JS - Yeah, you know, it's like, deadlines were serious back in those days [laughs]. No, but after that, we got our own funds going, we could build Endless Legend. We started learning the terrain, the movement, 3d issues and all that sort of stuff. Then back into Endless Space 2, more sophisticated diplomacy, trade systems, adding a little bit more each time.

So we decided now we're ready to do one that's clearly much more of a mass-market product than what we've done before. Sci-Fi is niche, fantasy is niche. Sci-Fi 4X turn-based is even more niche. We love it and it's a niche that's treated us well, but we've always wanted to take a shot at this.

CW - So this is sort of the Civilization version of your style of game? There seem to be a lot more input here based on the actual cultures, the history of the world compared to other titles in the genre. You've mentioned sixty different cultural influences?

JS - Yeah. So the idea was that one of the things is - it's not just civilization, it's our games as well - you pick a faction, you play it all the way through. Once you pick of action, you've kind of picked the gameplay style and the victory condition. You're kind of on the rails, more or less, 80% of the time.

That's unfortunate, particularly with a historical Earth game. It doesn't allow you to shift your strategy much in midstream. If you do, it's a huge risk. Whereas if era by era, you're seeing what the world looks like, you know what situation you're in, you can adjust - go more science, go more military, open up trade routes because it's a pretty peaceful planet, that sort of thing. I think it's great to be able to react in-game - culture, by culture.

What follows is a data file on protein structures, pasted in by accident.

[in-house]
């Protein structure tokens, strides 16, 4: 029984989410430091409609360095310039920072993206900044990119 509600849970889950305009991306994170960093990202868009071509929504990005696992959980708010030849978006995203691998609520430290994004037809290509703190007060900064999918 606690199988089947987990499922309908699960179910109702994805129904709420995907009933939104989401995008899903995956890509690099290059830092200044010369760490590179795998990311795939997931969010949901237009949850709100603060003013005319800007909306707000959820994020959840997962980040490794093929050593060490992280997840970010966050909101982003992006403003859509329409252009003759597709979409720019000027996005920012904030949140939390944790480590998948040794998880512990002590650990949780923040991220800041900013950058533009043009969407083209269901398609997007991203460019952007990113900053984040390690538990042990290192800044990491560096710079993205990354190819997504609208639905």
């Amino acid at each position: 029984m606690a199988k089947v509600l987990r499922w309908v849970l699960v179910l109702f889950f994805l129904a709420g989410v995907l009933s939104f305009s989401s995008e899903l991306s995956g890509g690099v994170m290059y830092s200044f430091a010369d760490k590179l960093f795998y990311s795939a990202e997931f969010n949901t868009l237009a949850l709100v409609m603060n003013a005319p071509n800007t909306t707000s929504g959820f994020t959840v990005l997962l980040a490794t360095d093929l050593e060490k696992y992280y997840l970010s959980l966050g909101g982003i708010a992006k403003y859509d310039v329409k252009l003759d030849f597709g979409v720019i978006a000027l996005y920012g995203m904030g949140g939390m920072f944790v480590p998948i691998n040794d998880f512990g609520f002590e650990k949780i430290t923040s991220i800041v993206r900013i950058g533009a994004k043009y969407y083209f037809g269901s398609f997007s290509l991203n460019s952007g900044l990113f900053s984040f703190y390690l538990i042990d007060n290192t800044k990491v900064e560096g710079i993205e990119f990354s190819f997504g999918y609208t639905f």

Even more importantly, I think there's this idea that we're not monolithic. I mean, I'm American. That doesn't mean like necessarily, I'm a white dude from Western Europe. That means I can be Native American, African American, Central American, and even if I am from Western Europe, I've gotten pieces of a dozen different cultures me and that's the reality of a modern nation.

CW - Essentially, we're all a hotbed of different inputs.

JS - Exactly! We absolutely are. We're like this DNA stew of everything that came before. We really wanted to make a game about our history that respected that. So this idea of having 10 cultures in six areas which mathematically is indeed one million potential play through possibilities. I think it's respectful of Earth history and Earth cultures, more than playing the Americans, being American, they're always Americans and always going to be Americans.

It's like "Yeah, but, I'm in the medieval era now in front of the Babylonians who were gone by now", that sort of thing. We'd like to get away from that kind of anachronism. If there is an anachronism, we like it to be purposefully chosen by the player. So, I chose the Romans in the classical era and I'm doing well enough and I want to gain more fame - which is our victory condition - so I'm going to push and be the Romans in the medieval era. If you're going to be out of step, it's voluntary. When you're the medieval era, you're going to look around see medieval cultures, not classical or Bronze Age cultures. So we have a nod to historical accuracy as far as the other cultures that appear at a period in the time of the game.

CW - I'm guessing since you can choose to remain as an older culture, the AI is able to remain as an older culture?

JS - The AI theoretically could. I don't know how it's being coded. I mean, it would have to be the optimum path for the AI, given the game situation to earn fame. I assume that's what it be. You may need somebody more technical than I am for that.